It was necessary to apply (and then appropriately restrict) Category D jurisdiction because of the nature of the offences.  Standard geographic jurisdiction (Division 14 of the Criminal Code ) has some extraterritorial effect, but only covers conduct which occurs wholly outside of Australia when a result of that conduct occurs wholly or partly within Australia.  This would be problematic for the threatening to contaminate and false statement offences as they have a physical element of conduct but no physical element of result.  Application of standard geographic jurisdiction would result in those offences not covering threats or false statements made outside of Australia.  It is important that such threats and false statements be covered. 

 

Applying either Category A or Category B extended jurisdiction (sections 15.1 and 15.2 of the Criminal Code respectively) would not solve this problem, because they both contain the same restrictions on conduct which occurs wholly outside of Australia.  Category C extended jurisdiction (section 15.3) does not have such a restriction, but provides a defence where the conduct (eg the threat) is not also an offence in the country in which the conduct occurred.  It is likely that a number of countries would not have contamination of goods legislation.

 

In those circumstances, Category D jurisdiction, with application modified through the nature of the offences, was the appropriate option.    

 

 

 

 

Item 2  Dictionary in the Criminal Code

 

This Item inserts the term constitutional corporation into the Dictionary of the Criminal Code .  A constitutional corporation is one which fits within paragraph 51(xx) of the Constitution - a foreign corporation or a trading or financial corporation formed within the limits of the Commonwealth.  This definition is inserted into the Dictionary because it will be used in multiple locations within the Criminal Code - relevantly, it is used in both the proposed contamination of goods offences and financial information offences within this Bill (Schedules 2 and 3 respectively).    

 

Schedule 3 - Financial Information Offences

 

Criminal Code Act 1995

Item 1  At the end of Chapter 10 of the Criminal Code

 

Schedule 3 of the Bill will insert new Part 10.8 - ‘Financial information offences’ - into Chapter 10 of the Criminal Code (‘National Infrastructure’). 

In March 2004, the Standing Committee of Attorneys-General (SCAG) released the Model Criminal Code Officers' Committee (MCCOC) discussion paper on Credit Card Skimming Offences.   The discussion paper identified a gap in federal, State and Territory criminal laws in their coverage of credit card skimming and included a model offence to address this gap.   The model offence criminalises dishonestly obtaining or dealing in personal financial information without the consent of the person to whom the information relates.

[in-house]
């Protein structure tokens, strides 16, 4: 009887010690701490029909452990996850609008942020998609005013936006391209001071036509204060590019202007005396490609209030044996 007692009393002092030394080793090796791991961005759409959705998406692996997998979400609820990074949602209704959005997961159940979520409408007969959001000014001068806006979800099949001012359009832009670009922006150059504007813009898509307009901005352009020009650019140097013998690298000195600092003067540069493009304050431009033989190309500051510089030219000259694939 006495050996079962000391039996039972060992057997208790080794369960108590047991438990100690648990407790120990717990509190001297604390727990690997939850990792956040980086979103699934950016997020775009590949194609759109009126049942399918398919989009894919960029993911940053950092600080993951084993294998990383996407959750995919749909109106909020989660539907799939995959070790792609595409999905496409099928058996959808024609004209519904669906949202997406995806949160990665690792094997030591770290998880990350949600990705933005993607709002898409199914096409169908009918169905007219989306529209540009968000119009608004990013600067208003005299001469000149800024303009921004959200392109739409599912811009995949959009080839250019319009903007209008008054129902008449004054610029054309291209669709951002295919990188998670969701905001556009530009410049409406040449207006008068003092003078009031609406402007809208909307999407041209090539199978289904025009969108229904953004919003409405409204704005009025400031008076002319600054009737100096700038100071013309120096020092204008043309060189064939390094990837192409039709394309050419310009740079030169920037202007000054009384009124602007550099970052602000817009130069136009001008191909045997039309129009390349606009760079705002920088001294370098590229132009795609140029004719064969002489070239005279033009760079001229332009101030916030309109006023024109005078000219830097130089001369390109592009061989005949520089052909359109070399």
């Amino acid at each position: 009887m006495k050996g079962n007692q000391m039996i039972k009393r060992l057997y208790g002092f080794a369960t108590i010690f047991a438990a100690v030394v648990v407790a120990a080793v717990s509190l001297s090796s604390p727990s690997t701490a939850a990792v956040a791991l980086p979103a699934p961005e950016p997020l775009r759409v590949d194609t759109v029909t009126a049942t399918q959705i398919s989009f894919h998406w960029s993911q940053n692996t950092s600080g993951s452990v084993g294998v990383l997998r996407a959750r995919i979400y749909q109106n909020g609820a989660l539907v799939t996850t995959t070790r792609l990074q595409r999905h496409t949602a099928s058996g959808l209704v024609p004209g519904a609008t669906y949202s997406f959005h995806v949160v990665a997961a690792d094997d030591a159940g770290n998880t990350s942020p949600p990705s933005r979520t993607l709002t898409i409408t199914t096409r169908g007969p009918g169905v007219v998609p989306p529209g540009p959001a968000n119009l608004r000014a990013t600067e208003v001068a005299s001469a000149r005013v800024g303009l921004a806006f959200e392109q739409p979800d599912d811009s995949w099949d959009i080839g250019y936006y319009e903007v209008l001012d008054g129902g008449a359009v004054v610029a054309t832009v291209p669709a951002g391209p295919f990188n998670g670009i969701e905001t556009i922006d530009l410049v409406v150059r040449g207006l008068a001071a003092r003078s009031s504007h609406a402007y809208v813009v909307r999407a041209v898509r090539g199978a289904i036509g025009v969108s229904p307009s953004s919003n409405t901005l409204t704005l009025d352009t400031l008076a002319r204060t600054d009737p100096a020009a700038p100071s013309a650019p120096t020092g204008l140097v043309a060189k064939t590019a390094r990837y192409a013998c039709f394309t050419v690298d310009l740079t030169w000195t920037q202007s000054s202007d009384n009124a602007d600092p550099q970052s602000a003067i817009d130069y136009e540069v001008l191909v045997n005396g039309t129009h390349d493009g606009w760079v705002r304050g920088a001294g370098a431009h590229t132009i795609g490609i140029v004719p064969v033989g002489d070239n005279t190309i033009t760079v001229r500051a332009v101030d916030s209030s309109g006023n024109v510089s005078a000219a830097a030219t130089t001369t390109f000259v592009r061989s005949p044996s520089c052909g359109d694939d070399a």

These amendments will implement the model offence in the MCCOC discussion paper and will introduce other offences to target credit card skimming.  Credit  card skimming is the process by which legitimate credit card (and debit card) data is illicitly captured or copied, usually by electronic means.  Credit card skimming frequently takes place through use of a skimming device - a device that will read and capture the data contained on  the magnetic stripe of a credit or debit card, store that data and then allow it to be reproduced or access later.  Skimming devices are closely related to, and in some cases adapted from, commercially available magnetic stripe readers which are used for a wide range of legitimate purposes. 

 

While existing federal, State and Territory fraud and forgery laws cover many of the activities related to credit and debit card skimming, they do not comprehensively cover the act of skimming the data,  possession of the skimmed data, or possession or importation of a skimming device. 

 

These amendments are not limited to addressing credit card skimming activity.  The proposed offences are directed at all dishonest dealings with personal financial information without the consent of the person to whom that information relates.  For example, these amendments will also cover Internet banking fraud, addressing the situation where a person accesses a second person’s Internet banking details without the consent of the second person (or uses a deception to obtain the second person’s consent.) 

 

The proposed offences are technologically neutral to ensure they remain relevant regardless of development in the devices and techniques used to capture (or ‘skim’) personal financial information.  These offences are not limited to electronic skimming or skimming by some technological device, but cover other methods of illicitly obtaining credit or debit card details or other personal financial information (for example, from discarded bank statements or receipts). 

 

Proposed section 480.1  Definitions

 

Proposed subsection 480.1(1) will define personal financial information to cover all information relating to a person that may be used (whether alone or in conjunction with other information) to access funds, credit or other financial benefits. 

 

Adopting a definition of personal financial information which does not refer to technological devices or the physical credit or debit card will ensure that this offence will not be overtaken by developments in technology.